UK – Marine conservative charity Surfers Against Sewage has revealed a total of 12 companies are responsible for 70% of the branded packaging pollution found in the UK.
In a new study, the charity named Coca-Cola, PepsiCo, McDonalds, Anheuser-Busch InBev, Mondelez International, Nestlé, Tesco, Red Bull GmbH, Suntory, Carlsberg Group, Heineken Holding and Mars as the companies most likely to have their name branded on UK litter.
Data published by Surfers Against Sewage on 23 August showed that Coca-Cola, PepsiCo and McDonalds are the most commonly littered brands, accounting for 38% of all branded pollution found.
The collections covered a variety of locations including beaches, rivers, forests and streets. In total, 28,727 items were collected, of which 10,843 (37.8%) could be identified by a particular brand.
Surfers Against Sewage Chief Executive Hugo Tagholm said: “Year after year, our Citizen Science Brand Audit reveals the same huge companies are responsible for the packaging pollution choking our environment.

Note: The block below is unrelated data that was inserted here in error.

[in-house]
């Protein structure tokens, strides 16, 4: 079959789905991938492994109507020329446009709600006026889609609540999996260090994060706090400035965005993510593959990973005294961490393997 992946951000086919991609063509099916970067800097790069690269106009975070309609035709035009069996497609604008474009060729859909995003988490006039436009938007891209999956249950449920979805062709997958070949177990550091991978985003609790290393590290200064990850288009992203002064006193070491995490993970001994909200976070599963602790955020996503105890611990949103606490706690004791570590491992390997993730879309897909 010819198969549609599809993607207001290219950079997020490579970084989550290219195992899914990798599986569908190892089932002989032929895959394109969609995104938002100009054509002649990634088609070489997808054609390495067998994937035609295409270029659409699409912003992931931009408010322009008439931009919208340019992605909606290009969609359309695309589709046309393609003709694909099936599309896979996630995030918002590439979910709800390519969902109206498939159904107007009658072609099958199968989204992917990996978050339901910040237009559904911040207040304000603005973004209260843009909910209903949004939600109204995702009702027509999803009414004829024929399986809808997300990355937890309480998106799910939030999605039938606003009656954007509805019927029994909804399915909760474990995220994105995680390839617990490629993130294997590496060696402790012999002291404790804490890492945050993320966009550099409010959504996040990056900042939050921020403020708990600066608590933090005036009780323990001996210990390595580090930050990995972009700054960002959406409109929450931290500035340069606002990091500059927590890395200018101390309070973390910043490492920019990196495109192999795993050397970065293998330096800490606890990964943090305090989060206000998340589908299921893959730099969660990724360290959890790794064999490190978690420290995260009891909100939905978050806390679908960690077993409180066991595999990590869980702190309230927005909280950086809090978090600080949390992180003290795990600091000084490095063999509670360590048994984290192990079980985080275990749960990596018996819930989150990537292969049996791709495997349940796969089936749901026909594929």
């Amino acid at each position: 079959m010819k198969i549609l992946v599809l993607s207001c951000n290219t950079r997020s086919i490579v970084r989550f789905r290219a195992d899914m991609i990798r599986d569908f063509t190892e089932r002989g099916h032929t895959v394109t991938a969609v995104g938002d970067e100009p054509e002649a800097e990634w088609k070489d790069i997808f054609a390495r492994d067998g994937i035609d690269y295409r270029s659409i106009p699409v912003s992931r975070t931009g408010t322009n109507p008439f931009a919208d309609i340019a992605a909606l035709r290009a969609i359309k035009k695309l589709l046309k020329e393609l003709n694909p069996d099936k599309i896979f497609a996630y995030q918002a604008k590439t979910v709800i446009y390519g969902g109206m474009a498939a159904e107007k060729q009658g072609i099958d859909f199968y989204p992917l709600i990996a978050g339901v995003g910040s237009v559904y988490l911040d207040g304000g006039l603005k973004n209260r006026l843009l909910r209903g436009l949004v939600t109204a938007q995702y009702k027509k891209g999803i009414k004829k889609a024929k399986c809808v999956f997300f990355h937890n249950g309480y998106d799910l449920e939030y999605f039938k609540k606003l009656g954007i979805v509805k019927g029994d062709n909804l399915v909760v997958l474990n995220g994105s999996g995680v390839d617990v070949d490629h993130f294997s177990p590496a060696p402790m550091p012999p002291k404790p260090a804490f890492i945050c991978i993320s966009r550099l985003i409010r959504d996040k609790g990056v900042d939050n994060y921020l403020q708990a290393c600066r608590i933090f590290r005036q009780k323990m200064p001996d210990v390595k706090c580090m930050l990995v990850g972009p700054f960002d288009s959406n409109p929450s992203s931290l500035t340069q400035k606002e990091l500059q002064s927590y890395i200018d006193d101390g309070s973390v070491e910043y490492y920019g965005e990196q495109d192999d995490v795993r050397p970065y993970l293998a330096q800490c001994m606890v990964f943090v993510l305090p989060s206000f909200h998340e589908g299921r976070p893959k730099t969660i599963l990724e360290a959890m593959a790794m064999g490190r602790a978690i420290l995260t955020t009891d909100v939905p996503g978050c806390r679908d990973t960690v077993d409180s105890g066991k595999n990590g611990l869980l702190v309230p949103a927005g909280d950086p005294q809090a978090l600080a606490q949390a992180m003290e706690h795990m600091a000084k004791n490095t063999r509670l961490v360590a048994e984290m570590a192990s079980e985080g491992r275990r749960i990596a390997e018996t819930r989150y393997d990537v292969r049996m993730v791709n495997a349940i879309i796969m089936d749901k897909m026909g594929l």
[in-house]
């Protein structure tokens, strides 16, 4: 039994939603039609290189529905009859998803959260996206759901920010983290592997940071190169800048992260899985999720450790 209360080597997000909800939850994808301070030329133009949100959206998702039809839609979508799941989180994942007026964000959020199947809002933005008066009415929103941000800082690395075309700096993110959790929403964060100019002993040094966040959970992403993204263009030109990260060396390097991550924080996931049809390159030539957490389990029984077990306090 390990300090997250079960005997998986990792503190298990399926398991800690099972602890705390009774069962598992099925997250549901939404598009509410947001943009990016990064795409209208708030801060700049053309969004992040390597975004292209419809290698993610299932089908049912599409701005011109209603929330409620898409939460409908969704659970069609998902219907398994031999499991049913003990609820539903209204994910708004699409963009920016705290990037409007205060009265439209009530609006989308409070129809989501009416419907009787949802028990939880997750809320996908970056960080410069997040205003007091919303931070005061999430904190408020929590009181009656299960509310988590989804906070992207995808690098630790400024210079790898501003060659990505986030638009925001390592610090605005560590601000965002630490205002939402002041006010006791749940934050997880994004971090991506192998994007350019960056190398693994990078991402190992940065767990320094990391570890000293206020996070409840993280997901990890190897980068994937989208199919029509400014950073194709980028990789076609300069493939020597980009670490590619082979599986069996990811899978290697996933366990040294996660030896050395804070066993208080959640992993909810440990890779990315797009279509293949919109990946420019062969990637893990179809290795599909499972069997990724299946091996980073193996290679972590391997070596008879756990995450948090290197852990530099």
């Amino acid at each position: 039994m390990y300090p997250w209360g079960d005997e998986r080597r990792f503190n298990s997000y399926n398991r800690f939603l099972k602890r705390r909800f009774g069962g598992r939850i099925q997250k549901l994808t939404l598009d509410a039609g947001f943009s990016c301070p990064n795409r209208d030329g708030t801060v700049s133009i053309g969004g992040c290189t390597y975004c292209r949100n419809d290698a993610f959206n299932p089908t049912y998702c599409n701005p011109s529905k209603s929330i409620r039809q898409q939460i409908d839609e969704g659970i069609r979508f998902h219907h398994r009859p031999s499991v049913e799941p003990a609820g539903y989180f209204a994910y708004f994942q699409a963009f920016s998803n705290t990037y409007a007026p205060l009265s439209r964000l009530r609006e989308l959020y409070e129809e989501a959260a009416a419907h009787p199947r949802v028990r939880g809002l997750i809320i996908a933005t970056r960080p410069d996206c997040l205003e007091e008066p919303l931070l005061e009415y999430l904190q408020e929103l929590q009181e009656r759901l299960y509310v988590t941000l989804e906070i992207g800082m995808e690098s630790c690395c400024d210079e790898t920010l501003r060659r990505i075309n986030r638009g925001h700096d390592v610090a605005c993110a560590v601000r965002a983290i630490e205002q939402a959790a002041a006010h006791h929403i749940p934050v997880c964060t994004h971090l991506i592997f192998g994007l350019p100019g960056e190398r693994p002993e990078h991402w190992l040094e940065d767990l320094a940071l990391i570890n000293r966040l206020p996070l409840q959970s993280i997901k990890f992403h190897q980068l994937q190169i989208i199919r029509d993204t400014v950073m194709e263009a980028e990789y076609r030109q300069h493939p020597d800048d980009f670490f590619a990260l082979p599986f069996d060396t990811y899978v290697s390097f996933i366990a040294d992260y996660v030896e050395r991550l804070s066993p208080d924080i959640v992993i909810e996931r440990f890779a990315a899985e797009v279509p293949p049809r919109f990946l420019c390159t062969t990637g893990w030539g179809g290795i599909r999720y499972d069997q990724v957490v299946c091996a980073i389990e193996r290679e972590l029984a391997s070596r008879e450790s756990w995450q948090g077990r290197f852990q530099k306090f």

“Despite public sustainability commitments, these dirty brands are failing to take meaningful action to stop this harm.”
The charity is urging these brands to take responsibility for the entire lifecycle of their products, reduce packaging and introduce circular business models to help end plastic pollution.
While Coca-Cola has taken the top spot, it recently announced a new reusable packaging target, aiming for at least 25% of all beverages worldwide to be sold in refillable or returnable glass or plastic bottles and containers by 2030.
Responding to Coca-Cola’s efforts, Surfers Against Sewage states in its report: “Congratulations on winning the biggest loser award for the third year running. We’re pleased to see public pressure is making you commit to models of refill. Will your words turn into action?”
According to the charity organization, there has been little change in this year’s so-called ‘Dirty Dozen’, the charity’s annual survey identifying the firms creating the most packaging pollution.
It also called on the UK Government to introduce an ‘all-in’ Deposit Return Scheme (DRS) for beverage containers of all sizes and materials, including glass.
Deposit return schemes are already used in many places in Europe, with 90% of containers prevented from becoming pollution in many cases.
Of the items monitored from this year’s Dirty Dozen, it is estimated that 55% could have been captured through an ‘all-in’ DRS.
The charity said that despite a DRS scheme first being announced in 2018, it will be at least 2024 before it is introduced based on current government announcements, resulting in an estimated total of 48 billion extra containers entering the UK’s rivers and seas.
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